Over the past 20-odd years they have studied more than 40 different clones to determine the best suitability for each vine to the various growing conditions in their many different growing blocks. (In many cases these heirloom vines spent years in quarantine at U.C. Davis as research continued before they could utilize the vines on their land.)

With their estate now expanded to 335-acres, dedicated mostly to Pinot Noir, all the fruit for Gloria Ferrer’s varietal wines and a portion of the fruit for their sparkling wines are cultivated on their two Sonoma Carneros estate properties. Both the 207-acre Home Ranch and 128-acre Circle Bar Ranch are planted to Pinot Noir and Chardonnay.

When You’ve Been Growing Wine Since the 1500s…

Having a long and rich cultural history as stewards of the land, the Ferrers continue this practice at Gloria Ferrer. It is among the first wineries in California to implement the Code of Sustainable Winegrowing Practices (a joint effort of the California Wine Institute and the California Association of Winegrape Growers).

Sustainability covers a multitude of practices to maintain the good health of the land and environment. Here are just a few of them they’ve put into action:

  • Cultivating seedlings in the estate nursery from indigenous seeds gathered throughout the property.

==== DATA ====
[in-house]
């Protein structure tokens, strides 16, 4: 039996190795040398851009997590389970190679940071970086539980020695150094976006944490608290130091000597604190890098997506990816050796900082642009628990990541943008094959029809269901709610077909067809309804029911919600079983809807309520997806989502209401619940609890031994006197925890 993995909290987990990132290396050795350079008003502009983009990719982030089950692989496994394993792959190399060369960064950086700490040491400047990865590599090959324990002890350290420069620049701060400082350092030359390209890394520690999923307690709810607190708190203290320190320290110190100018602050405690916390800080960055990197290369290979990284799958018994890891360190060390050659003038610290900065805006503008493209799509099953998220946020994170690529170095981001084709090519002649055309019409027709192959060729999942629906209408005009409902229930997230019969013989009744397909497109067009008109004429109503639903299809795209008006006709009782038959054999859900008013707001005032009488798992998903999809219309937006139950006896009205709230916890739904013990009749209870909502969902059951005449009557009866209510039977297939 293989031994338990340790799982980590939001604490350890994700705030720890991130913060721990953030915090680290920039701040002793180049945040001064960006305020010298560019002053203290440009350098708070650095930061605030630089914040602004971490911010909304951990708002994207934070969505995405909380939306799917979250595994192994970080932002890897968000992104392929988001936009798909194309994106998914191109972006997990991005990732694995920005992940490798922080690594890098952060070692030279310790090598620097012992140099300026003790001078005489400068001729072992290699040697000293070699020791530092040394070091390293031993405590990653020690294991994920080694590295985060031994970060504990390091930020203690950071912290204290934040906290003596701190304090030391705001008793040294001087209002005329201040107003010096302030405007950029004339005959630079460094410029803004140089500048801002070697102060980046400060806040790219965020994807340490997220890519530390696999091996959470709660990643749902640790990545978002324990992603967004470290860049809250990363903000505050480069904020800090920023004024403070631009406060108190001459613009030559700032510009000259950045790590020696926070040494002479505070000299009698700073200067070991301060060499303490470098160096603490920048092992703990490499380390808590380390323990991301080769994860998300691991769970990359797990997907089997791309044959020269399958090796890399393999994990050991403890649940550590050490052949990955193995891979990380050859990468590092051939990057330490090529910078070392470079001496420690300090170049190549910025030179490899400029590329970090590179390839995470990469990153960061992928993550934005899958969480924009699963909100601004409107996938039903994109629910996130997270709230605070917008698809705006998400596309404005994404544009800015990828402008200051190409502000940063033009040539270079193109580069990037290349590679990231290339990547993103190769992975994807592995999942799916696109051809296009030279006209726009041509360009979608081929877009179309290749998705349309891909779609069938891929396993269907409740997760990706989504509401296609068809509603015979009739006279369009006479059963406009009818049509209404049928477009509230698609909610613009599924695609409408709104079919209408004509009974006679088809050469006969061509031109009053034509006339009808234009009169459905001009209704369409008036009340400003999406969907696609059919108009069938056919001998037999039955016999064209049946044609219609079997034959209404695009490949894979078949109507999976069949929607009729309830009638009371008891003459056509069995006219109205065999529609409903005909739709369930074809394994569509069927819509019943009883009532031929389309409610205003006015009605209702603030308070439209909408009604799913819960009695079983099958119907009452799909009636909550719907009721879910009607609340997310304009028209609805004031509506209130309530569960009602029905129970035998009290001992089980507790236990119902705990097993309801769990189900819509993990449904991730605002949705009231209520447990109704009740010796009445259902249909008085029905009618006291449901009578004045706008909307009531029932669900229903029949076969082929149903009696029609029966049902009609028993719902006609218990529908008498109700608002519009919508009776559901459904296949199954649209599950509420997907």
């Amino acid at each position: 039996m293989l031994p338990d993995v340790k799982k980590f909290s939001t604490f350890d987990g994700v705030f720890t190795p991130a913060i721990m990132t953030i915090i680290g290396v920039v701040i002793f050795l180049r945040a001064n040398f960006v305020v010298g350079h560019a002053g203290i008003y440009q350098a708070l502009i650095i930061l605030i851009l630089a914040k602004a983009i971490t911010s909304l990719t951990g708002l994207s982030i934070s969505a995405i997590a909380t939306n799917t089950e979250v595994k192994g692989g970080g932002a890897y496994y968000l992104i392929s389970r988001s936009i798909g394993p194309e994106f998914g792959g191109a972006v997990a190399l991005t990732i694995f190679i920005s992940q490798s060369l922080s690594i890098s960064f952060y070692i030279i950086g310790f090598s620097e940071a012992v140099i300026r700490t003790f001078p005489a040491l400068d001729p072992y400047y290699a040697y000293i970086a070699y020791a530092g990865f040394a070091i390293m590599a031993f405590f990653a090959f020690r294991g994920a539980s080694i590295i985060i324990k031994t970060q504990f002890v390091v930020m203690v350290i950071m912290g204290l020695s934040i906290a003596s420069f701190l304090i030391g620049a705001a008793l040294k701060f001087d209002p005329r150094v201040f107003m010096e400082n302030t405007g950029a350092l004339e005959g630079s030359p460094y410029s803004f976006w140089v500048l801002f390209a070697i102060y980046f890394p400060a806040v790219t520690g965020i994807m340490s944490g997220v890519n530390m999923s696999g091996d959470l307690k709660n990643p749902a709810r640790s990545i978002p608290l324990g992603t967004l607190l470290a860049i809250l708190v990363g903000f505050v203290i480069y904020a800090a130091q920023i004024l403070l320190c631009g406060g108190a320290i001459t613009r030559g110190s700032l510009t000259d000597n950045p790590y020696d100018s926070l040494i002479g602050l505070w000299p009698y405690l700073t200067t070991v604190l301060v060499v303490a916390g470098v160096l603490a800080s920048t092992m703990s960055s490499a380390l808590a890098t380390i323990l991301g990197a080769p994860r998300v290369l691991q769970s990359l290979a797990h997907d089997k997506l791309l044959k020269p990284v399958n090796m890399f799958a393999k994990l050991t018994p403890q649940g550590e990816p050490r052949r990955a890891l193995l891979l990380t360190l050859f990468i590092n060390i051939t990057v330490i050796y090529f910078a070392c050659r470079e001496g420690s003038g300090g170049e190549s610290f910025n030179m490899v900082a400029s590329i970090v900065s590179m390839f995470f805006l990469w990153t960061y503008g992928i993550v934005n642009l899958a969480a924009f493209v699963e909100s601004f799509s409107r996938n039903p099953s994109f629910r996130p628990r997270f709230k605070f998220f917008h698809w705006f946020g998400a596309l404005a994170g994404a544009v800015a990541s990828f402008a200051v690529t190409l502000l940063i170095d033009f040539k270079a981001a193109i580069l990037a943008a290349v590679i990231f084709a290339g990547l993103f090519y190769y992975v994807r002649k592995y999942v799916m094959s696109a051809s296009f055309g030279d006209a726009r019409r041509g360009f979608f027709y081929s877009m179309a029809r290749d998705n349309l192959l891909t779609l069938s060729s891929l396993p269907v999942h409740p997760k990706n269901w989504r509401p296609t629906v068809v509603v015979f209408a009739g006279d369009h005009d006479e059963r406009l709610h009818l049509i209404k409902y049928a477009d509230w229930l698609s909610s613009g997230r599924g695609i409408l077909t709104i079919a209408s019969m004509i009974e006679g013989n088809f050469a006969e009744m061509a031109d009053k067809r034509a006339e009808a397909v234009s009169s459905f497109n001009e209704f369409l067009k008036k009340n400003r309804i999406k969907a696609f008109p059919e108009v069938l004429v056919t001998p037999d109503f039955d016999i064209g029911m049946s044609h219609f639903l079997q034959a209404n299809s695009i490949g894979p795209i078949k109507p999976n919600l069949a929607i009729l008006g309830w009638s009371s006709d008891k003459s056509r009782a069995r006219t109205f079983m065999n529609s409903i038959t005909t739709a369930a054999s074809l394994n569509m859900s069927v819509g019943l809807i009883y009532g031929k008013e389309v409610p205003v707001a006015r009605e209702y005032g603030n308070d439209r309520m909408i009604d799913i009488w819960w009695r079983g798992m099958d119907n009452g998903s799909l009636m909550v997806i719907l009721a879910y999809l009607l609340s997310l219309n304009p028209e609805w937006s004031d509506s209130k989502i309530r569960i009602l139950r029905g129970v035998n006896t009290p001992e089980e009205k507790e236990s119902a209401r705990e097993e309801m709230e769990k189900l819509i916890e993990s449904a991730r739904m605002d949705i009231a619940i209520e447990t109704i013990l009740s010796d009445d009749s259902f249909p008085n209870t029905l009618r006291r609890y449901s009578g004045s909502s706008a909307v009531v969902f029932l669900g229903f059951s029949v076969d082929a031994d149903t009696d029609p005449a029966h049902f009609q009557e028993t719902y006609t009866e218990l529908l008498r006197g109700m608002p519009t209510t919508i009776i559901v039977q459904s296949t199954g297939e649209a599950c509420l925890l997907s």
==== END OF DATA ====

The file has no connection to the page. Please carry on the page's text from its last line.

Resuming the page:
• These seedlings are then replanted to establish riparian corridors for local wildlife.
  • Native grasses are planted to control erosion on the surrounding hillsides.
  • Legume cover crops are planted between rows in the valleys to replenish the soil with nitrogen and provide habitat for beneficial insects.
  • Wastewater from wine production is reused for vineyard irrigation.
  • Bluebird nest boxes have been installed throughout the vineyards to attract nesting bluebirds.
  • Bluebirds act as natural pest control, feeding on insects harmful to the vines.

Gloria Ferrer is not only a steward of the land but partners in the community with Sonoma Valley’s WillMar Center for Bereaved Children. The vineyard crews actually build the bluebird boxes for the children at the center to paint themselves. These one-of-a-kind, hand-painted bluebird boxes are available for purchase in their tasting room, with 100% of sales going to the WillMar Center.

About Their Wines

And the wine? We’ll have much more about Gloria Ferrer’s wines in the upcoming weeks. (Stay tuned!) Suffice it to say they’re doing nicely: The Gloria Ferrer 2006 Blanc de Blancs won the Sweepstakes at the 2012 San Francisco Chronicle Wine Competition in January.

If you’d  like a glimpse beyond the winery doors and the patio, the folks at Something About Sonoma snapped this lovely shot of their caves this week.

Be sure to join us on Thursday, March 1st at 6:00 p.m. for our first annual member meeting at Gloria Ferrer. We’ll be celebrating their 25th anniversary as well as winding up Women for WineSense’s 21st birthday celebration.

To learn more, enjoy this 4-minute video celebrating Gloria Ferrer’s 25th anniversary.

You can view other Gloria Ferrer videos on their winemaking, harvest and Catalan Festival on their YouTube channel or on their website. Find them also on Facebook and Twitter.